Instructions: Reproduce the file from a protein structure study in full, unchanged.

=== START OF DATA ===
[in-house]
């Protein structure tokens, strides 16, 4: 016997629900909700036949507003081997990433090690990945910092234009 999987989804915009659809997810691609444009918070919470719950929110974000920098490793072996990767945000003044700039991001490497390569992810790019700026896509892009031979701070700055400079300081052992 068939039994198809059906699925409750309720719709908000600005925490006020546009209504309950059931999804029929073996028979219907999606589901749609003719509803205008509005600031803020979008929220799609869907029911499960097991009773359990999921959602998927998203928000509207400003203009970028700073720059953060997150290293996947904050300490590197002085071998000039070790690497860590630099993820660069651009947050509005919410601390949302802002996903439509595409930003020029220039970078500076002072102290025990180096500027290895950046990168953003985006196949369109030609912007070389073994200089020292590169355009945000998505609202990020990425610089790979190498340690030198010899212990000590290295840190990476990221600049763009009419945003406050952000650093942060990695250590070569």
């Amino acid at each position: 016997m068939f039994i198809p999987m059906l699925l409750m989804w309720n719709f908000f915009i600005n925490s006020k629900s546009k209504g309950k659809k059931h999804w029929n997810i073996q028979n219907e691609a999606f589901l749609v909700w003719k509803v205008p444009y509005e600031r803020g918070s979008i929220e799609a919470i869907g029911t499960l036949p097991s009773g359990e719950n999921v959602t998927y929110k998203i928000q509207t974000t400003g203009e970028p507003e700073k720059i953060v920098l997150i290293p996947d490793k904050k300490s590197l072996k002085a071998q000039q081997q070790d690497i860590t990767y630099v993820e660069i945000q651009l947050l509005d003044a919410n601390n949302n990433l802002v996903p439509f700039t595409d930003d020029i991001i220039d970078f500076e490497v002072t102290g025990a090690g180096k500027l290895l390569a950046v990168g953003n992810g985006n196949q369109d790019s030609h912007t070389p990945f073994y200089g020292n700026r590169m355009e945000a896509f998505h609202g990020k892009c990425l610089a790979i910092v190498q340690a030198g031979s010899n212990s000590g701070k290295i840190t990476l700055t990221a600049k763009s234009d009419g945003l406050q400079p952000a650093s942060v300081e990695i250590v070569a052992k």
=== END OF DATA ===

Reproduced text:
[in-house]
């Protein structure tokens, strides 16, 4: 016997629900909700036949507003081997990433090690990945910092234009 999987989804915009659809997810691609444009918070919470719950929110974000920098490793072996990767945000003044700039991001490497390569992810790019700026896509892009031979701070700055400079300081052992 068939039994198809059906699925409750309720719709908000600005925490006020546009209504309950059931999804029929073996028979219907999606589901749609003719509803205008509005600031803020979008929220799609869907029911499960097991009773359990999921959602998927998203928000509207400003203009970028700073720059953060997150290293996947904050300490590197002085071998000039070790690497860590630099993820660069651009947050509005919410601390949302802002996903439509595409930003020029220039970078500076002072102290025990180096500027290895950046990168953003985006196949369109030609912007070389073994200089020292590169355009945000998505609202990020990425610089790979190498340690030198010899212990000590290295840190990476990221600049763009009419945003406050952000650093942060990695250590070569």
């Amino acid at each position: 016997m068939f039994i198809p999987m059906l699925l409750m989804w309720n719709f908000f915009i600005n925490s006020k629900s546009k209504g309950k659809k059931h999804w029929n997810i073996q028979n219907e691609a999606f589901l749609v909700w003719k509803v205008p444009y509005e600031r803020g918070s979008i929220e799609a919470i869907g029911t499960l036949p097991s009773g359990e719950n999921v959602t998927y929110k998203i928000q509207t974000t400003g203009e970028p507003e700073k720059i953060v920098l997150i290293p996947d490793k904050k300490s590197l072996k002085a071998q000039q081997q070790d690497i860590t990767y630099v993820e660069i945000q651009l947050l509005d003044a919410n601390n949302n990433l802002v996903p439509f700039t595409d930003d020029i991001i220039d970078f500076e490497v002072t102290g025990a090690g180096k500027l290895l390569a950046v990168g953003n992810g985006n196949q369109d790019s030609h912007t070389p990945f073994y200089g020292n700026r590169m355009e945000a896509f998505h609202g990020k892009c990425l610089a790979i910092v190498q340690a030198g031979s010899n212990s000590g701070k290295i840190t990476l700055t990221a600049k763009s234009d009419g945003l406050q400079p952000a650093s942060v300081e990695i250590v070569a052992k």